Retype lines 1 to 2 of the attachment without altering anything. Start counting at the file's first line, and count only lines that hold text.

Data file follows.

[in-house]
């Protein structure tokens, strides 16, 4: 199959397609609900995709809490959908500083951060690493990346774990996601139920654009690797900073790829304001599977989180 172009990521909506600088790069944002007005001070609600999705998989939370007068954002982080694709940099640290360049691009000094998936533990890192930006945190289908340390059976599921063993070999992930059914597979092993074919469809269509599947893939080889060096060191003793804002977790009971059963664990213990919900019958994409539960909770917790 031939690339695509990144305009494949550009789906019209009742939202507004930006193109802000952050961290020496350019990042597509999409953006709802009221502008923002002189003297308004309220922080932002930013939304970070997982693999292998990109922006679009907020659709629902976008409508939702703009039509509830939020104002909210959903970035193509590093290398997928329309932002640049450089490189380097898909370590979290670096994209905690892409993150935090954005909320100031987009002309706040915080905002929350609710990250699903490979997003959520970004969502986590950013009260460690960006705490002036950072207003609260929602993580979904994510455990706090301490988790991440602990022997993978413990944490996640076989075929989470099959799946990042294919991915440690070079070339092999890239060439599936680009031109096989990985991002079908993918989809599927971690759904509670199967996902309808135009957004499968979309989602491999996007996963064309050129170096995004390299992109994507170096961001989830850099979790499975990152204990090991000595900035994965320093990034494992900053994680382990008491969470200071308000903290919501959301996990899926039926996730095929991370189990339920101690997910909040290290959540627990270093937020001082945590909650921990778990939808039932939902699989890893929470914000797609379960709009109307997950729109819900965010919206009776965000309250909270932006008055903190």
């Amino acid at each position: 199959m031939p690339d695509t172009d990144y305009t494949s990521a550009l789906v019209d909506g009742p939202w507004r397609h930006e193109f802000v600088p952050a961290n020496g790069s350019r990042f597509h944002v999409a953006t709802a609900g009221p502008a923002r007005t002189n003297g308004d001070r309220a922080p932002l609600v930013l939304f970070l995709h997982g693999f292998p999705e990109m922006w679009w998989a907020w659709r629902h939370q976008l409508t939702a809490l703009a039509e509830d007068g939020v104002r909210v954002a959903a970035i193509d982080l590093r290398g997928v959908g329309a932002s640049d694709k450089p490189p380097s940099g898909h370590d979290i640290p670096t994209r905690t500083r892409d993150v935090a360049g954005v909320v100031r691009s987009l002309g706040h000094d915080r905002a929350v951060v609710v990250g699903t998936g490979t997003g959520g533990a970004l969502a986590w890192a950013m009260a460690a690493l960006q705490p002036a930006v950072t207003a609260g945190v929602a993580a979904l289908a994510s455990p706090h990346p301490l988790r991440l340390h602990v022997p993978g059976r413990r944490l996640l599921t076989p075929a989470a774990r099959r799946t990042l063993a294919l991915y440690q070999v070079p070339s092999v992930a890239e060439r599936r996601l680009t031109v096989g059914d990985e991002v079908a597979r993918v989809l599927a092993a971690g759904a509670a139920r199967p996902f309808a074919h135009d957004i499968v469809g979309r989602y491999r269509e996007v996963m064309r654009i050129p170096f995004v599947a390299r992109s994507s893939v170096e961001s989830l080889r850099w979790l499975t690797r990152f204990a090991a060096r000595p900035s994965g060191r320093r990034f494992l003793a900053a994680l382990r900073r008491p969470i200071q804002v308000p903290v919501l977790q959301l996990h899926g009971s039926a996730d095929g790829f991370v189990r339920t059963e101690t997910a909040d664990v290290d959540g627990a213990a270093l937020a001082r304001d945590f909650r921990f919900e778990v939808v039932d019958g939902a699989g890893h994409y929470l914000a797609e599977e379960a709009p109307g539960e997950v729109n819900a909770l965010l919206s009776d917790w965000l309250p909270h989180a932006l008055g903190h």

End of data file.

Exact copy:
[in-house]
């Protein structure tokens, strides 16, 4: 199959397609609900995709809490959908500083951060690493990346774990996601139920654009690797900073790829304001599977989180 172009990521909506600088790069944002007005001070609600999705998989939370007068954002982080694709940099640290360049691009000094998936533990890192930006945190289908340390059976599921063993070999992930059914597979092993074919469809269509599947893939080889060096060191003793804002977790009971059963664990213990919900019958994409539960909770917790 031939690339695509990144305009494949550009789906019209009742939202507004930006193109802000952050961290020496350019990042597509999409953006709802009221502008923002002189003297308004309220922080932002930013939304970070997982693999292998990109922006679009907020659709629902976008409508939702703009039509509830939020104002909210959903970035193509590093290398997928329309932002640049450089490189380097898909370590979290670096994209905690892409993150935090954005909320100031987009002309706040915080905002929350609710990250699903490979997003959520970004969502986590950013009260460690960006705490002036950072207003609260929602993580979904994510455990706090301490988790991440602990022997993978413990944490996640076989075929989470099959799946990042294919991915440690070079070339092999890239060439599936680009031109096989990985991002079908993918989809599927971690759904509670199967996902309808135009957004499968979309989602491999996007996963064309050129170096995004390299992109994507170096961001989830850099979790499975990152204990090991000595900035994965320093990034494992900053994680382990008491969470200071308000903290919501959301996990899926039926996730095929991370189990339920101690997910909040290290959540627990270093937020001082945590909650921990778990939808039932939902699989890893929470914000797609379960709009109307997950729109819900965010919206009776965000309250909270932006008055903190």